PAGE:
Updated September 03, 2021 12:31 PM - Somali terrorist group al-Shabab has strongly denied an accusation by the country's National Intelligence and Security Agency (NISA) that it killed an agency employee abducted two months ago. Her parents contend the agency was responsible.
In a statement published Friday on pro-al-Shabab websites, a spokesman for the group said it knows nothing about the alleged killing of 24-year-old Ikran Tahlil Farah, who worked in NISA's cybersecurity department.
She was abducted June 26 near her home in Mogadishu's Abdulaziz district, which is close to the agency's headquarters.
On Thursday, the security agency posted a brief statement on its website saying its investigators determined that the young woman's kidnappers had handed her over to al-Shabab militants, who later killed her. The agency did not release details about when or where it believed Ikran was killed.
Al-Shabab acknowledged that it does target spy officers and claimed responsibility for those attacks, but said it had no involvement with Ikram's disappearance and purported death.
The security agency issued its statement several hours after VOA's Somali Service aired a radio program Thursday that focused on Ikran's disappearance. Colonel Abdullahi Ali Maow, a former Somali intelligence official who was a guest on the program, speculated that the Islamist terrorist group was involved in Ikran's fate.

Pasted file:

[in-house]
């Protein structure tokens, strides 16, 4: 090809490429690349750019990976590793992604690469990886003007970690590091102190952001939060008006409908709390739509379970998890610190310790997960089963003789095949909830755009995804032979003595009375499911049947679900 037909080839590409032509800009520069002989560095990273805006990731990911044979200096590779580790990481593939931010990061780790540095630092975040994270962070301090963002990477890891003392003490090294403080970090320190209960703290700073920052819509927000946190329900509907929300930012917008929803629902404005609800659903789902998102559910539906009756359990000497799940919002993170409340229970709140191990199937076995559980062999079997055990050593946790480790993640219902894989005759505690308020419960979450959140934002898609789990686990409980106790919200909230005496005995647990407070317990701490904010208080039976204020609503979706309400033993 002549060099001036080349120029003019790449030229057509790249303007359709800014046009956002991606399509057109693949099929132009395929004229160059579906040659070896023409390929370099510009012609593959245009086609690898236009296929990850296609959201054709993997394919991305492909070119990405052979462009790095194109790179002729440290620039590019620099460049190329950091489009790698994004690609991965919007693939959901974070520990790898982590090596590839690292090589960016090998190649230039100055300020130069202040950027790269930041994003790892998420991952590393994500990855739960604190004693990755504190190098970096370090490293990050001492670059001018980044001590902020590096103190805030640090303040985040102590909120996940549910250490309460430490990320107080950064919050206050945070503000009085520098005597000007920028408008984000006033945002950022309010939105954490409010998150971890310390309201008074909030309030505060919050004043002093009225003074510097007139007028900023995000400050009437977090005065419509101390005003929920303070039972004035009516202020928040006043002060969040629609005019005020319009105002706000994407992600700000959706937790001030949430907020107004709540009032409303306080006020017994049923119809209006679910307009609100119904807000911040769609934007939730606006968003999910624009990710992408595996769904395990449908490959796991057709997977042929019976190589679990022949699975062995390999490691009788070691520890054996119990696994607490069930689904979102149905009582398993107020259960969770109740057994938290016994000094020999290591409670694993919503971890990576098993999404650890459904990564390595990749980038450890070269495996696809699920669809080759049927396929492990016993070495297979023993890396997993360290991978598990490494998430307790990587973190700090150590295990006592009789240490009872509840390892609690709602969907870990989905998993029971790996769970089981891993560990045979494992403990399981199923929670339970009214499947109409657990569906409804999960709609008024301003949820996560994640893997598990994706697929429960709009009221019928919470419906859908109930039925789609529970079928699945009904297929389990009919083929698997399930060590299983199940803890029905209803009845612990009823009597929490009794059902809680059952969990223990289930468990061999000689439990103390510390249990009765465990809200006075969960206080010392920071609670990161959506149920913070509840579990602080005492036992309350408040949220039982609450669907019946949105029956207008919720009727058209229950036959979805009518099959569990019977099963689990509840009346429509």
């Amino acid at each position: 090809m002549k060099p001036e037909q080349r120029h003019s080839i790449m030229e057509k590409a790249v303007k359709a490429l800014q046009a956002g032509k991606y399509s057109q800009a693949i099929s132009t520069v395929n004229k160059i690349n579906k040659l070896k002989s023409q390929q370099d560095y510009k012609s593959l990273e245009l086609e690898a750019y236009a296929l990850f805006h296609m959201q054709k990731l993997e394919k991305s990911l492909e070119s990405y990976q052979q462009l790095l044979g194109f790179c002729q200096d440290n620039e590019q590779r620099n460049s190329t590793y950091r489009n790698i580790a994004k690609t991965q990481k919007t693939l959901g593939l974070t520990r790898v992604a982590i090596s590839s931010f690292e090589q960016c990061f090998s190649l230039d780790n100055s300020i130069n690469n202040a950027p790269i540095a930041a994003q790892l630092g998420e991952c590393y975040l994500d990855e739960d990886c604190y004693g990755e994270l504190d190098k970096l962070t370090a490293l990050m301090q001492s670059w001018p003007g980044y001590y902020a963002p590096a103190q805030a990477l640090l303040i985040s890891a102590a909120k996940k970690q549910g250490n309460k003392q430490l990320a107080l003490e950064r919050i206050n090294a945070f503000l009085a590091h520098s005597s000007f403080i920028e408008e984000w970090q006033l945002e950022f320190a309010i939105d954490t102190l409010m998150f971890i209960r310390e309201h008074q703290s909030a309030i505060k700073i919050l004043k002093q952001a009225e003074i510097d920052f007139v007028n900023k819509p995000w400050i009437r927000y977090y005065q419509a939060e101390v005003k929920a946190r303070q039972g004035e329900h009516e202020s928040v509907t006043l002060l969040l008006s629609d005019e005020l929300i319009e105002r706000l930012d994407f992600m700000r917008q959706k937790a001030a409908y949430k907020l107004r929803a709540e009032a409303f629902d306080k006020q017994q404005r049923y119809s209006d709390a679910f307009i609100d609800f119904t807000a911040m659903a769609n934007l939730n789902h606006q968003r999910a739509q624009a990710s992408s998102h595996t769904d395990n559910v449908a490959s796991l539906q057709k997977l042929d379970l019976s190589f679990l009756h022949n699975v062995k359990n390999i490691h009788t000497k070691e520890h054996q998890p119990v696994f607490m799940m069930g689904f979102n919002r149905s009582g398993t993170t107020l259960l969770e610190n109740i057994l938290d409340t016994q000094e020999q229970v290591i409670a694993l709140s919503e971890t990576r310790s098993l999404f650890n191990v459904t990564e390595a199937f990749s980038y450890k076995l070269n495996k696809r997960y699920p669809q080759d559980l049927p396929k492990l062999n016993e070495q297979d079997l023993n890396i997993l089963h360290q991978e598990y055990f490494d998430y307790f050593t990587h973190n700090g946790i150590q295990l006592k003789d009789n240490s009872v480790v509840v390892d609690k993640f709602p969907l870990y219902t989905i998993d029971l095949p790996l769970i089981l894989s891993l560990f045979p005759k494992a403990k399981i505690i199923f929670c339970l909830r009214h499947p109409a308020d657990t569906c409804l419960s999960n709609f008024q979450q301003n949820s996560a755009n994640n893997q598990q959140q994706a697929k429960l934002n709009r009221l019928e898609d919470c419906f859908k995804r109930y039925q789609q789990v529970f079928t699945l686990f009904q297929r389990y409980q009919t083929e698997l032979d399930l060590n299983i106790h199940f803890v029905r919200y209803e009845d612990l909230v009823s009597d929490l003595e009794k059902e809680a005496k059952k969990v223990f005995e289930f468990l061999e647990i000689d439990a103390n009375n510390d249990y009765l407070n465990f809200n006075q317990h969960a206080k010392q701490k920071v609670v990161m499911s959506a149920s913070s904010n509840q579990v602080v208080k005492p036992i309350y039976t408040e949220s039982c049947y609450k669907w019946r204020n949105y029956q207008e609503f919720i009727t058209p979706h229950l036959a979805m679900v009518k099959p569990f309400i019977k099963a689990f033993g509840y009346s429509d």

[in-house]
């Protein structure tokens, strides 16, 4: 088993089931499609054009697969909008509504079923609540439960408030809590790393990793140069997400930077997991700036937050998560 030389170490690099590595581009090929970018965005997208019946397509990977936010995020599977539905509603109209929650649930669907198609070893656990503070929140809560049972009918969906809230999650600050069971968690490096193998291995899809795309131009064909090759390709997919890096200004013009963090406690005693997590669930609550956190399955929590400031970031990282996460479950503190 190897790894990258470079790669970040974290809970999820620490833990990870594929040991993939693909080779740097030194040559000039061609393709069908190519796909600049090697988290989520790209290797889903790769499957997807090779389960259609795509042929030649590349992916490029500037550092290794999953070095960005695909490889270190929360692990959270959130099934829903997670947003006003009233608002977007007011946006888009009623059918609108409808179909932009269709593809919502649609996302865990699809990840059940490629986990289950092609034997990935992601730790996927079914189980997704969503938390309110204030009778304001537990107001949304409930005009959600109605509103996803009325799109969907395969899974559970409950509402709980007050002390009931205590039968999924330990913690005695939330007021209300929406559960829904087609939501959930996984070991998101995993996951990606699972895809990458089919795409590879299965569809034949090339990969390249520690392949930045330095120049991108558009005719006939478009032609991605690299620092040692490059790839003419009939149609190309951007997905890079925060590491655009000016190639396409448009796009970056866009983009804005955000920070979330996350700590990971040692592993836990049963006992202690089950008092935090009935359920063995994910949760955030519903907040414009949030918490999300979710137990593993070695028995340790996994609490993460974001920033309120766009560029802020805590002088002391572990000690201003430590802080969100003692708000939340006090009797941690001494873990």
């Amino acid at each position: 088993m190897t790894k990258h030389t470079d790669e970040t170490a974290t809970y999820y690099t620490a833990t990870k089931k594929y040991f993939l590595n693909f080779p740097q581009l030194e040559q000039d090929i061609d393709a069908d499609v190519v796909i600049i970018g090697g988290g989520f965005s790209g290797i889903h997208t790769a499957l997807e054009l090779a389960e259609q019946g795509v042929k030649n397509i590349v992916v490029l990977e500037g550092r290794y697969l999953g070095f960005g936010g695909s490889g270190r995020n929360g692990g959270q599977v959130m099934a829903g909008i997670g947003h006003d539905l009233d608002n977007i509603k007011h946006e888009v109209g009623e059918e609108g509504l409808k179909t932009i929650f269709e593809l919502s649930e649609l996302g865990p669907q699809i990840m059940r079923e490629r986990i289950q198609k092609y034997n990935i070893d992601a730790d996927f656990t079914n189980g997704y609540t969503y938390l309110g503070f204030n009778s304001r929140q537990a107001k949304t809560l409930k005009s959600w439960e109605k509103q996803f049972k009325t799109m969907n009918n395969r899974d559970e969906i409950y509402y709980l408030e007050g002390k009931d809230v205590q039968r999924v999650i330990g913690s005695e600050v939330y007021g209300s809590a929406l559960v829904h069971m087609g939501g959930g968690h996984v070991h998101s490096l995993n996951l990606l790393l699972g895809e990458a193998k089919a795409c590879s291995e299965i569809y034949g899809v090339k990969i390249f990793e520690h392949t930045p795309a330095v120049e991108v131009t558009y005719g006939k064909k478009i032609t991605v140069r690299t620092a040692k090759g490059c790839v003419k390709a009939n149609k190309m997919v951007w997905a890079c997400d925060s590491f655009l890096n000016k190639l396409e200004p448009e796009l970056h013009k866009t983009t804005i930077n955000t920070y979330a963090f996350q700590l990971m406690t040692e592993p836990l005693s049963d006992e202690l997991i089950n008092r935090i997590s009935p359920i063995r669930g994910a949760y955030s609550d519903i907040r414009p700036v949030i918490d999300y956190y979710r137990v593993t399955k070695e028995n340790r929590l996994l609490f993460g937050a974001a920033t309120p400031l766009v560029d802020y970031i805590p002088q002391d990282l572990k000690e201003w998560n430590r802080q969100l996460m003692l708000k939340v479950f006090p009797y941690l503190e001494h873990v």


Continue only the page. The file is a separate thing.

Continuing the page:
'This is a smokescreen'
But the young woman's mother, Qali Mohamud Guhad, said she thought her daughter might be alive and detained in a clandestine location.
"I do not believe that al-Shabab killed my daughter, because when she was kidnapped, she was with people she trusted in the agency," said the mother, who was also a guest on the program. "I think she is being held somewhere, and this is a smokescreen."
Former NISA Director-General Abdullahi Ali Sanbalolshe told VOA Somali in July that "some people" told him Ikran had records about a program that secretly sent Somali military recruits to Eritrea to train. Allegations surfaced in June that those recruits have been fighting and dying in Ethiopia's Tigray conflict.
Ikran "also could possess other sensitive information for which she could have been targeted," Sanbalolshe said, noting that he hired the young woman in 2017.
Opposition leaders have been pressuring Somalia's spy agency and Prime Minister Mohamed Hussein Roble for information about the disappearance of the intelligence agency employee.